Introduction: Glutathione is a major endogenous antioxidant and its deficiency is implicated in the etiology and progression of a number of human diseases. Vitamin D is important for the prevention of osteoporosis, cardiovascular disease, diabetes, autoimmune diseases, and some cancers. Using a monocyte cell model, this study examined the hypothesis that vitamin D upregulate glutamate cysteine ligase (GCLC) and glutathione reductase (GR), which catalyzes GSH biosynthesis.
Methods: U937 monocytes were pretreated with and without 1,25 (OH)₂ vitamin D (10-25 nM) for 24 h and then exposed to control and high glucose (HG, 25 mM) for 4h. Levels of GSH determined using HPLC; GR activity by oxidation of NADPH; GCLC protein, MCP-1 and IL-8 using ELISA kits.
Results: 1,25 (OH)₂ vitamin D supplementation significantly upregulated expression of GCLC and GR, levels of GCLC protein and GR activity, and formation of GSH in control and HG-treated monocytes. 1,25 (OH)₂ vitamin D caused significantly (p<0.05) lower secretion of IL-8 and MCP-1, and lower ROS levels in monocytes exposed to control and HG-treated monocytes.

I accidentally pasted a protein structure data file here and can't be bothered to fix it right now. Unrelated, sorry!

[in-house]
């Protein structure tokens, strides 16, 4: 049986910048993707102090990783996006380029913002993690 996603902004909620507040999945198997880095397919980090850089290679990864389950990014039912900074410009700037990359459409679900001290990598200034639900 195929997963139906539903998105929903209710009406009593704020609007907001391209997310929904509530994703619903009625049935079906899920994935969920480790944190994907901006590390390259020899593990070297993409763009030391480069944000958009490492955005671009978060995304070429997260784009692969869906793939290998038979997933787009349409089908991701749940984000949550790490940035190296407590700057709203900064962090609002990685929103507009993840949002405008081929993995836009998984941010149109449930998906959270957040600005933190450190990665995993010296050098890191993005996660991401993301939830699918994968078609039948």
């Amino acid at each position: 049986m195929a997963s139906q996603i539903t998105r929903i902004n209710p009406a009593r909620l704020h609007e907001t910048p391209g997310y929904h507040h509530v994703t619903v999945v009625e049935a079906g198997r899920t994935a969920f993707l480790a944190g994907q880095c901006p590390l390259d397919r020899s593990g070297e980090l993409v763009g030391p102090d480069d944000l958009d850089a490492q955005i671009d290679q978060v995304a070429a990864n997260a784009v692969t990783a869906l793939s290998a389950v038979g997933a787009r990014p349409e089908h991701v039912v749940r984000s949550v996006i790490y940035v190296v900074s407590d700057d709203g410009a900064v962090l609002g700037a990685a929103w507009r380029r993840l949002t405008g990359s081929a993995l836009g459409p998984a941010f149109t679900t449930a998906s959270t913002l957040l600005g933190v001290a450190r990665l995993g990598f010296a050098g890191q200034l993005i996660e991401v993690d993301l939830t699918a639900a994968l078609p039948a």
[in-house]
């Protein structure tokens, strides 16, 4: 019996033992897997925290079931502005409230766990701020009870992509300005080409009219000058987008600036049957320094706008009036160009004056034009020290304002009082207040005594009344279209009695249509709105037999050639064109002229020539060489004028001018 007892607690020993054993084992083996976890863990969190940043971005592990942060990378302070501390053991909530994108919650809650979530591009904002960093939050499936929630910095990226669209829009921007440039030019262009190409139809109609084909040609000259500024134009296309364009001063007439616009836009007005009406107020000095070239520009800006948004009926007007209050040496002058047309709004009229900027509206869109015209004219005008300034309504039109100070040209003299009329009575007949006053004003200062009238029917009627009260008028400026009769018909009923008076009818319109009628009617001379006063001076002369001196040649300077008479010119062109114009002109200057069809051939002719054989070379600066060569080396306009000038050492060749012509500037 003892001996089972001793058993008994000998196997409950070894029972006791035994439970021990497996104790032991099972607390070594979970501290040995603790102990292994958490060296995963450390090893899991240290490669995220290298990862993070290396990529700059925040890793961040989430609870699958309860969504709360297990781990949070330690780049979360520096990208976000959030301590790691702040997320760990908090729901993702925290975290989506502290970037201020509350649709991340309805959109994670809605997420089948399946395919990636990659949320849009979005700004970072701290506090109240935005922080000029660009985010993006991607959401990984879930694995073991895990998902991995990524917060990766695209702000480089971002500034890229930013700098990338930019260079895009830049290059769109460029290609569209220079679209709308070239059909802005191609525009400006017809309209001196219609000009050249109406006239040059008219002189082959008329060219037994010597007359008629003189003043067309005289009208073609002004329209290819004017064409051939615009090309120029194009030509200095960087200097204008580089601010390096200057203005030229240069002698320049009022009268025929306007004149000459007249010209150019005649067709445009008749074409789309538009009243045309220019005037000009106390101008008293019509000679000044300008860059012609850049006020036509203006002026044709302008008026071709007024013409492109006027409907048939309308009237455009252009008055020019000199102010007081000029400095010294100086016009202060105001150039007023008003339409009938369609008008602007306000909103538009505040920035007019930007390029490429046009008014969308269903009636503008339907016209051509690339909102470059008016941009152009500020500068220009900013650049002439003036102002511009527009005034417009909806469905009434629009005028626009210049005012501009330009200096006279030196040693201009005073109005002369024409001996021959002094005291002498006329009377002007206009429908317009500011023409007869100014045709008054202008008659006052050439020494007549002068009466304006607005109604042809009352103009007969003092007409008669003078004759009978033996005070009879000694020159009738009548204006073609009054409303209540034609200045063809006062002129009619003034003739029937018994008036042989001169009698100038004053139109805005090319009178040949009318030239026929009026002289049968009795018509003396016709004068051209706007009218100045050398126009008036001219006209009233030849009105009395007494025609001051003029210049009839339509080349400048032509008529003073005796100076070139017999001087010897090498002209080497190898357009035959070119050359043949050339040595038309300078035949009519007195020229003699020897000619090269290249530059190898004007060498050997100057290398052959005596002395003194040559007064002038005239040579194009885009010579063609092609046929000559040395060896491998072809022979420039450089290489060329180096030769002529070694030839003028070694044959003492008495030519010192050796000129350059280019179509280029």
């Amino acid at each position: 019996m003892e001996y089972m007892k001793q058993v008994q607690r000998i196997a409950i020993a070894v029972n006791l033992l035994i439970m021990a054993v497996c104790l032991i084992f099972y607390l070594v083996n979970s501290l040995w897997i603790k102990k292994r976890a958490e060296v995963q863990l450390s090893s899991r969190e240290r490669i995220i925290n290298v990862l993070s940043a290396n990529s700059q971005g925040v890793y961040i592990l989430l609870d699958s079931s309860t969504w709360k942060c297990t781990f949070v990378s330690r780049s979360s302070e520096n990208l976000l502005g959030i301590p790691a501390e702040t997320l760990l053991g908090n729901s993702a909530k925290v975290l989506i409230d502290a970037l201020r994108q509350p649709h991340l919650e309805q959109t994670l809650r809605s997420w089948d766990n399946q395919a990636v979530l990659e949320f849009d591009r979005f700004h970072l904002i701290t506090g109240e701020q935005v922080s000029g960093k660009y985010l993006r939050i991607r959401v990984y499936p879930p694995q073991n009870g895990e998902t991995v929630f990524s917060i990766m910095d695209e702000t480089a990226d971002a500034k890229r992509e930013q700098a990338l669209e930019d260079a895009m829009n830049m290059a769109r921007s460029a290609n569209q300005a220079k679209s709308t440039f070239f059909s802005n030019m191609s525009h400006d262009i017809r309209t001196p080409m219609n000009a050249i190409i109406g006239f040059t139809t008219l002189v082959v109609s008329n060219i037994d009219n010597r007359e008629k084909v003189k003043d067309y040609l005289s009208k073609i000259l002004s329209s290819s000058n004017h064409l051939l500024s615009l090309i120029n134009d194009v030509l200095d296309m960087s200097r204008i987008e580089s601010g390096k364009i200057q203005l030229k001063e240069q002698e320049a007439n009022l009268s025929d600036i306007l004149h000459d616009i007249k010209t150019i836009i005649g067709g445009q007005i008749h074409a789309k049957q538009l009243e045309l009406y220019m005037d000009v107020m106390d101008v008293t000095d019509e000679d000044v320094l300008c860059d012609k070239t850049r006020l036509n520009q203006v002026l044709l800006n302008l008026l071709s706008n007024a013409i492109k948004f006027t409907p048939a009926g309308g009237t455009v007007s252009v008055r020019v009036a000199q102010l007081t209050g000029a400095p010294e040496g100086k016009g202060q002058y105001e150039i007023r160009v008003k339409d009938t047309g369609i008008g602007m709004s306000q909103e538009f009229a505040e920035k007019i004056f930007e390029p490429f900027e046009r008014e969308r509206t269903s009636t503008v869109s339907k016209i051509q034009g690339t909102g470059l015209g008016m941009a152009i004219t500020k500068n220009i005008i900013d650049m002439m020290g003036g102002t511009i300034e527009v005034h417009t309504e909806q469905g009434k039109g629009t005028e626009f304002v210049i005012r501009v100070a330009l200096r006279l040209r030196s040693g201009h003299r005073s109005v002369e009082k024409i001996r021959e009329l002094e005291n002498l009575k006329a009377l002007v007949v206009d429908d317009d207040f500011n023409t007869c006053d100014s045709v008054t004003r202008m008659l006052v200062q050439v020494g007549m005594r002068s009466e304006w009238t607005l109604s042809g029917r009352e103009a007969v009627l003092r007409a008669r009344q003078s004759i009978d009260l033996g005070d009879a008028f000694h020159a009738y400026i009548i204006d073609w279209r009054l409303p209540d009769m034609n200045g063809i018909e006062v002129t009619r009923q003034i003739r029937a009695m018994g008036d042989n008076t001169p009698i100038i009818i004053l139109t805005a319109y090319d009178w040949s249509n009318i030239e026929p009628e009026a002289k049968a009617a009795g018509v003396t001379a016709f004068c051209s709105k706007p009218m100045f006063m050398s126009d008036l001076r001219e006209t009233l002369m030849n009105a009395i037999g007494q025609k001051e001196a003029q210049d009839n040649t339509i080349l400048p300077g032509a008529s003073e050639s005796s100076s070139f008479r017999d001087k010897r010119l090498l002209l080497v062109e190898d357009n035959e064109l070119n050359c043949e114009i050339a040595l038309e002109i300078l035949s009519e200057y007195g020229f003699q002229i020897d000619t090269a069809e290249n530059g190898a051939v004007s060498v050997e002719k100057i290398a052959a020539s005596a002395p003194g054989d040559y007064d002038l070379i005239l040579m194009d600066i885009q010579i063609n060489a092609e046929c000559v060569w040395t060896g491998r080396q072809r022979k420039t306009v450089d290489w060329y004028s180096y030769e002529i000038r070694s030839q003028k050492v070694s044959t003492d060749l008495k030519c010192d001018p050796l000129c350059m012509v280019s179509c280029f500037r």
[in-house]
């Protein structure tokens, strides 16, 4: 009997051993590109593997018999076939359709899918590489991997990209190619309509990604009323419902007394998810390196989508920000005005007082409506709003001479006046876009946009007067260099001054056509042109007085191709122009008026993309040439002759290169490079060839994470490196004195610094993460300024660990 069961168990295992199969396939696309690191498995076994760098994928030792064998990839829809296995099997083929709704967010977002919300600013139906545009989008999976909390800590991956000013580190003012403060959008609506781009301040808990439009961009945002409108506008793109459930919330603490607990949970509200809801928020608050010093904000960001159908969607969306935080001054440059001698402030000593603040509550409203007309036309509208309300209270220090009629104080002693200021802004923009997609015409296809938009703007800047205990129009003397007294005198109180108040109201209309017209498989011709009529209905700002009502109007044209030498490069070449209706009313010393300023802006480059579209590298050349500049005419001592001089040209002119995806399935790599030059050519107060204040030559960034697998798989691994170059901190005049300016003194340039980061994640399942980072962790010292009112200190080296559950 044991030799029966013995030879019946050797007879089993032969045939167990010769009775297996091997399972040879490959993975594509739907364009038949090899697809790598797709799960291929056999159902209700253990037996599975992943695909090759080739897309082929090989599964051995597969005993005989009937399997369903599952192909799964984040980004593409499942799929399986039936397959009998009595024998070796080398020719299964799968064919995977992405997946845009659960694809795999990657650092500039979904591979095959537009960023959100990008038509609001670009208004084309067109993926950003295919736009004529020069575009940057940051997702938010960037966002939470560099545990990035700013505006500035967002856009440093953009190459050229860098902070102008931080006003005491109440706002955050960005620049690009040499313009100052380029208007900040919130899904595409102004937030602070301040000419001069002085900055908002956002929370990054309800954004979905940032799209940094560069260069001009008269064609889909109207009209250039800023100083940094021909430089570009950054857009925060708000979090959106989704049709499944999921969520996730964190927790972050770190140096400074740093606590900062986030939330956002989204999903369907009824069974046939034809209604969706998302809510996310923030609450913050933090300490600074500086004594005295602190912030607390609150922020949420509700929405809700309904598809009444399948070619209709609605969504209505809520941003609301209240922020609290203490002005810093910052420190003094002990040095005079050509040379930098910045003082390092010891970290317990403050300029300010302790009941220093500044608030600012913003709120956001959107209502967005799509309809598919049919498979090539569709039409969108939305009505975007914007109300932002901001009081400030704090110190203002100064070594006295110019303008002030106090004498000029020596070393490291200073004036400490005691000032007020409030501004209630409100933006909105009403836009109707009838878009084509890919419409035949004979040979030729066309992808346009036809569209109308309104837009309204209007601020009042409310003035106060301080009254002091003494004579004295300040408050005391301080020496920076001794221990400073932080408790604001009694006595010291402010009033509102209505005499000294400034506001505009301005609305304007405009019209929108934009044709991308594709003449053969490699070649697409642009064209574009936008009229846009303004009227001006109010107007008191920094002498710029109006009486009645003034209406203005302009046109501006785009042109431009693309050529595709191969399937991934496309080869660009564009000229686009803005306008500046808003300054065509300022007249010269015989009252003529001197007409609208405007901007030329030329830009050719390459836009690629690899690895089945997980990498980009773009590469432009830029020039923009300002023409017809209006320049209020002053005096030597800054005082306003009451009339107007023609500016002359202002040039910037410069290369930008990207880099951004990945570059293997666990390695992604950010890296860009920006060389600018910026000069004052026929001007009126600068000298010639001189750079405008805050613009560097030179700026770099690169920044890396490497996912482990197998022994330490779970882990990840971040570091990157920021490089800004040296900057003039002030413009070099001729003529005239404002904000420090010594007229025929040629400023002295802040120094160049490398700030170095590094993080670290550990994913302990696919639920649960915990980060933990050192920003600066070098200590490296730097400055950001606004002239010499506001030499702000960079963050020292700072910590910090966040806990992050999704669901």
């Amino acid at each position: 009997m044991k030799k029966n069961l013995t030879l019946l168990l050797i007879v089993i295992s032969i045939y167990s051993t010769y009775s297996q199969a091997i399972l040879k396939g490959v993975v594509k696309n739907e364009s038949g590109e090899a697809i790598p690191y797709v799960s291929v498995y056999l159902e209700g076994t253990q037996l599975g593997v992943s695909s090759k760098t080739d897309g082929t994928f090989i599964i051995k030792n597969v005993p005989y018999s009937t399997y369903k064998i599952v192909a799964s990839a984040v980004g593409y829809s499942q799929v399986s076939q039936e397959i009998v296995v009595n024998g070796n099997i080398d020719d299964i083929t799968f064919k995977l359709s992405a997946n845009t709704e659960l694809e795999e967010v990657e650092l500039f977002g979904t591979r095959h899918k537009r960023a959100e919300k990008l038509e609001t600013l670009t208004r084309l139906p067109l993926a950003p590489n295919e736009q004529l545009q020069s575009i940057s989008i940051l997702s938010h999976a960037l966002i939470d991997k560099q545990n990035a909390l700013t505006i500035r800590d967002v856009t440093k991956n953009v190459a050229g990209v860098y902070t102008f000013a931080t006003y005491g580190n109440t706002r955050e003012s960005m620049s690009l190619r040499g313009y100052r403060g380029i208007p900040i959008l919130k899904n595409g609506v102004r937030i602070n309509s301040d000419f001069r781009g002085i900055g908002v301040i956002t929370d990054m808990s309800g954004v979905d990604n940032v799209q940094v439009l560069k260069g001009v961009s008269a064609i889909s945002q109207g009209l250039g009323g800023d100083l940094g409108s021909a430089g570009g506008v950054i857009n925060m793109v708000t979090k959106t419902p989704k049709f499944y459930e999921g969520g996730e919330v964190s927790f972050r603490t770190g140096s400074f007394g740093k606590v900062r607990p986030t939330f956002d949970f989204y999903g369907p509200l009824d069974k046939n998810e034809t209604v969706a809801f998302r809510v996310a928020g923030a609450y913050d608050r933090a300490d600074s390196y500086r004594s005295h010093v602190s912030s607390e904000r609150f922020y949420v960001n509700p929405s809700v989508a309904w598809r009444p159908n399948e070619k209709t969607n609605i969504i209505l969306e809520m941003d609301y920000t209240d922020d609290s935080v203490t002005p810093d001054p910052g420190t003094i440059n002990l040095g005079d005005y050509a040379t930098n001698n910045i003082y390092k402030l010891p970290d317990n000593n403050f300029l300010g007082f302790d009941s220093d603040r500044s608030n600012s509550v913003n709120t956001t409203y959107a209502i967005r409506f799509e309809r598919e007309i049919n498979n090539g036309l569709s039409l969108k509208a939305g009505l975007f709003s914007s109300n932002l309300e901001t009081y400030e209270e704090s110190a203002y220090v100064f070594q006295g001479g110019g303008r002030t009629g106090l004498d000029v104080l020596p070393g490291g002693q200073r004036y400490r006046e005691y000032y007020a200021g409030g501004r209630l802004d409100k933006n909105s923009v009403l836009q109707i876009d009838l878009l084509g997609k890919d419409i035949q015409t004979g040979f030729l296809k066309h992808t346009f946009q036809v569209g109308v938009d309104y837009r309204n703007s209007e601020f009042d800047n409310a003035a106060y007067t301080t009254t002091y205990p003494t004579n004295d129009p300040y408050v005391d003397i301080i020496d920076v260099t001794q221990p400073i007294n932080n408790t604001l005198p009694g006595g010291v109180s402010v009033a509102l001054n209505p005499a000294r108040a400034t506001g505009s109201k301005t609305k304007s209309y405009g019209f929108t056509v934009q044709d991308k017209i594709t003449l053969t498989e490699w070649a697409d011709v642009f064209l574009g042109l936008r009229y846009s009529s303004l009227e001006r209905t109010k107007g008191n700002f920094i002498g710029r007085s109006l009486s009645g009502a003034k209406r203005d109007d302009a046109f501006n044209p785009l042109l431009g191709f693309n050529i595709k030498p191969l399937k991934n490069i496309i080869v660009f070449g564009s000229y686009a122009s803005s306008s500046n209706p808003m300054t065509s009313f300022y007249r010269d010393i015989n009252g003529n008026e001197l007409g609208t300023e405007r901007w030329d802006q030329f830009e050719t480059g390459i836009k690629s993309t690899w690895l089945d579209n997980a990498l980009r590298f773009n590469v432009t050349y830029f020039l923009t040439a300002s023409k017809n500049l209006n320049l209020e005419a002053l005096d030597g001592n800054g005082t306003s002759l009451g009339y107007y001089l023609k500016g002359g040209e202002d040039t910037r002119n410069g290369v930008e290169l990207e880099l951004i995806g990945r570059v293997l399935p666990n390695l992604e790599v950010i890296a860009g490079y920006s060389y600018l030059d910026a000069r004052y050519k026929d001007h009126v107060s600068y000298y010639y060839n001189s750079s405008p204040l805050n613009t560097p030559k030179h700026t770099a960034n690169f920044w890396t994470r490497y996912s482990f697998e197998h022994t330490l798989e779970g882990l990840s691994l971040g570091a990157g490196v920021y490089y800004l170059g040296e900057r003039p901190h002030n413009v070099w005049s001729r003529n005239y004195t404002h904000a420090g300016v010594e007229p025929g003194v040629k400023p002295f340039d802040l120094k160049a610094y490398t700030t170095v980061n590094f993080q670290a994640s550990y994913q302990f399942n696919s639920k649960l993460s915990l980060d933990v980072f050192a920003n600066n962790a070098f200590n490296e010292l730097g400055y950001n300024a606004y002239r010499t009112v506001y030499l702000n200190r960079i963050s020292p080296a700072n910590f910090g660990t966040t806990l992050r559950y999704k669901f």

Conclusions: This study demonstrates a positive link between vitamin D and GSH levels, and that some beneficial effects of vitamin D supplementation may be mediated by an improvement in the cellular GSH levels and a decrease in ROS and pro-inflammatory cytokines.
Keywords: Diabetes; GCLC; GCLM; GR; GSH; Glutamate cysteine ligase; Glutathione reductase; ROS; Vitamin D; glutamate cysteine ligase catalytic unit; glutamate cysteine ligase modulatory unit; glutathione; glutathione reductase; reactive oxygen species.
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